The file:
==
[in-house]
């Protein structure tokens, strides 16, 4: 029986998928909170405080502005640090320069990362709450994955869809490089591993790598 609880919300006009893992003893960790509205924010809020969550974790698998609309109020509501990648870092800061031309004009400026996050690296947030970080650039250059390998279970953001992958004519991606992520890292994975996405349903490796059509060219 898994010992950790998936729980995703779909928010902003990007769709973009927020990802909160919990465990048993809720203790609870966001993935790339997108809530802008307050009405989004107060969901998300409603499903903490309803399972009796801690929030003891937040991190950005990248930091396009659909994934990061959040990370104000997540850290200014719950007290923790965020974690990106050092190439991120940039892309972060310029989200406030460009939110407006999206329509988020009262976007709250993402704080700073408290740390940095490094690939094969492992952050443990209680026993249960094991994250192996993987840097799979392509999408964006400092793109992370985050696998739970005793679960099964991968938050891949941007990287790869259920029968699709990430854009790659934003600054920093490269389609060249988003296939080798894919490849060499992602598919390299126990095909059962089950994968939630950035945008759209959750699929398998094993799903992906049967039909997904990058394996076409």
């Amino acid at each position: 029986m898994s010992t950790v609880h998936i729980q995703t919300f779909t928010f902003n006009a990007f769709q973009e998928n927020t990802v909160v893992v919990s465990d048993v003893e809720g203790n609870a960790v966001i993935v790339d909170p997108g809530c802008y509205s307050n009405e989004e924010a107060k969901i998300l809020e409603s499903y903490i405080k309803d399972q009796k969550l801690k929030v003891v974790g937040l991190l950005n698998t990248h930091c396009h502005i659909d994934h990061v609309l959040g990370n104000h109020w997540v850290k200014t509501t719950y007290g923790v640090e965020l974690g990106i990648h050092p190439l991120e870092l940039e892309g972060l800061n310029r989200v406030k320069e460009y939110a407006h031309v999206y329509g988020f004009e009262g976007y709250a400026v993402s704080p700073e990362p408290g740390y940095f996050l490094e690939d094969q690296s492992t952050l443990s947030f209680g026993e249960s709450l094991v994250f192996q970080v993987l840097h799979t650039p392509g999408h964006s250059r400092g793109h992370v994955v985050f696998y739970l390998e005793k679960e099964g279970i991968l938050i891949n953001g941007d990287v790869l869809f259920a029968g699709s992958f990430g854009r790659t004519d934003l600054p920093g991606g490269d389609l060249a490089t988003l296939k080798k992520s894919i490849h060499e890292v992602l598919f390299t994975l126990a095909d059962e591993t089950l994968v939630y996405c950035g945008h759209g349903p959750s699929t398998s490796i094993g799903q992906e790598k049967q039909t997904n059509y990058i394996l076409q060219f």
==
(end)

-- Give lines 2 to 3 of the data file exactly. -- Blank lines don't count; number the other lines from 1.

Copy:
């Protein structure tokens, strides 16, 4: 029986998928909170405080502005640090320069990362709450994955869809490089591993790598 609880919300006009893992003893960790509205924010809020969550974790698998609309109020509501990648870092800061031309004009400026996050690296947030970080650039250059390998279970953001992958004519991606992520890292994975996405349903490796059509060219 898994010992950790998936729980995703779909928010902003990007769709973009927020990802909160919990465990048993809720203790609870966001993935790339997108809530802008307050009405989004107060969901998300409603499903903490309803399972009796801690929030003891937040991190950005990248930091396009659909994934990061959040990370104000997540850290200014719950007290923790965020974690990106050092190439991120940039892309972060310029989200406030460009939110407006999206329509988020009262976007709250993402704080700073408290740390940095490094690939094969492992952050443990209680026993249960094991994250192996993987840097799979392509999408964006400092793109992370985050696998739970005793679960099964991968938050891949941007990287790869259920029968699709990430854009790659934003600054920093490269389609060249988003296939080798894919490849060499992602598919390299126990095909059962089950994968939630950035945008759209959750699929398998094993799903992906049967039909997904990058394996076409």
């Amino acid at each position: 029986m898994s010992t950790v609880h998936i729980q995703t919300f779909t928010f902003n006009a990007f769709q973009e998928n927020t990802v909160v893992v919990s465990d048993v003893e809720g203790n609870a960790v966001i993935v790339d909170p997108g809530c802008y509205s307050n009405e989004e924010a107060k969901i998300l809020e409603s499903y903490i405080k309803d399972q009796k969550l801690k929030v003891v974790g937040l991190l950005n698998t990248h930091c396009h502005i659909d994934h990061v609309l959040g990370n104000h109020w997540v850290k200014t509501t719950y007290g923790v640090e965020l974690g990106i990648h050092p190439l991120e870092l940039e892309g972060l800061n310029r989200v406030k320069e460009y939110a407006h031309v999206y329509g988020f004009e009262g976007y709250a400026v993402s704080p700073e990362p408290g740390y940095f996050l490094e690939d094969q690296s492992t952050l443990s947030f209680g026993e249960s709450l094991v994250f192996q970080v993987l840097h799979t650039p392509g999408h964006s250059r400092g793109h992370v994955v985050f696998y739970l390998e005793k679960e099964g279970i991968l938050i891949n953001g941007d990287v790869l869809f259920a029968g699709s992958f990430g854009r790659t004519d934003l600054p920093g991606g490269d389609l060249a490089t988003l296939k080798k992520s894919i490849h060499e890292v992602l598919f390299t994975l126990a095909d059962e591993t089950l994968v939630y996405c950035g945008h759209g349903p959750s699929t398998s490796i094993g799903q992906e790598k049967q039909t997904n059509y990058i394996l076409q060219f």